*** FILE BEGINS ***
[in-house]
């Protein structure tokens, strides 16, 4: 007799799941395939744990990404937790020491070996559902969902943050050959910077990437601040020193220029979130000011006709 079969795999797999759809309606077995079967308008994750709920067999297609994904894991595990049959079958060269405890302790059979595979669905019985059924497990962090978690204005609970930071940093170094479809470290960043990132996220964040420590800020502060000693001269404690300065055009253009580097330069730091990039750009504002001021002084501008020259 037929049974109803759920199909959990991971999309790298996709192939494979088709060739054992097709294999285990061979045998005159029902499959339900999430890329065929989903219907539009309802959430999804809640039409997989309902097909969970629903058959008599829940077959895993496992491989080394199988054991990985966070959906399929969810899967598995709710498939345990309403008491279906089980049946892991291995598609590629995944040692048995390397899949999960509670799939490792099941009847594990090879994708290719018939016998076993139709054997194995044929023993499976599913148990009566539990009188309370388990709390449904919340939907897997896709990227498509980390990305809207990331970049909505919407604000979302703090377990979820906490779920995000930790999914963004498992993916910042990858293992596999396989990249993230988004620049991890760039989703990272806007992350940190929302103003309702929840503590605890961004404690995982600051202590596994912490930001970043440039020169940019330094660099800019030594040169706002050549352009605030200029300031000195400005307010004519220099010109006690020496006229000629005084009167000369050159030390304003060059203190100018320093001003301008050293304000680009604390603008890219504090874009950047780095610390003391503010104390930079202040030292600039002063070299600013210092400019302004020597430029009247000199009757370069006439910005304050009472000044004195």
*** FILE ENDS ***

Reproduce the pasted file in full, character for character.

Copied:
[in-house]
């Protein structure tokens, strides 16, 4: 007799799941395939744990990404937790020491070996559902969902943050050959910077990437601040020193220029979130000011006709 079969795999797999759809309606077995079967308008994750709920067999297609994904894991595990049959079958060269405890302790059979595979669905019985059924497990962090978690204005609970930071940093170094479809470290960043990132996220964040420590800020502060000693001269404690300065055009253009580097330069730091990039750009504002001021002084501008020259 037929049974109803759920199909959990991971999309790298996709192939494979088709060739054992097709294999285990061979045998005159029902499959339900999430890329065929989903219907539009309802959430999804809640039409997989309902097909969970629903058959008599829940077959895993496992491989080394199988054991990985966070959906399929969810899967598995709710498939345990309403008491279906089980049946892991291995598609590629995944040692048995390397899949999960509670799939490792099941009847594990090879994708290719018939016998076993139709054997194995044929023993499976599913148990009566539990009188309370388990709390449904919340939907897997896709990227498509980390990305809207990331970049909505919407604000979302703090377990979820906490779920995000930790999914963004498992993916910042990858293992596999396989990249993230988004620049991890760039989703990272806007992350940190929302103003309702929840503590605890961004404690995982600051202590596994912490930001970043440039020169940019330094660099800019030594040169706002050549352009605030200029300031000195400005307010004519220099010109006690020496006229000629005084009167000369050159030390304003060059203190100018320093001003301008050293304000680009604390603008890219504090874009950047780095610390003391503010104390930079202040030292600039002063070299600013210092400019302004020597430029009247000199009757370069006439910005304050009472000044004195």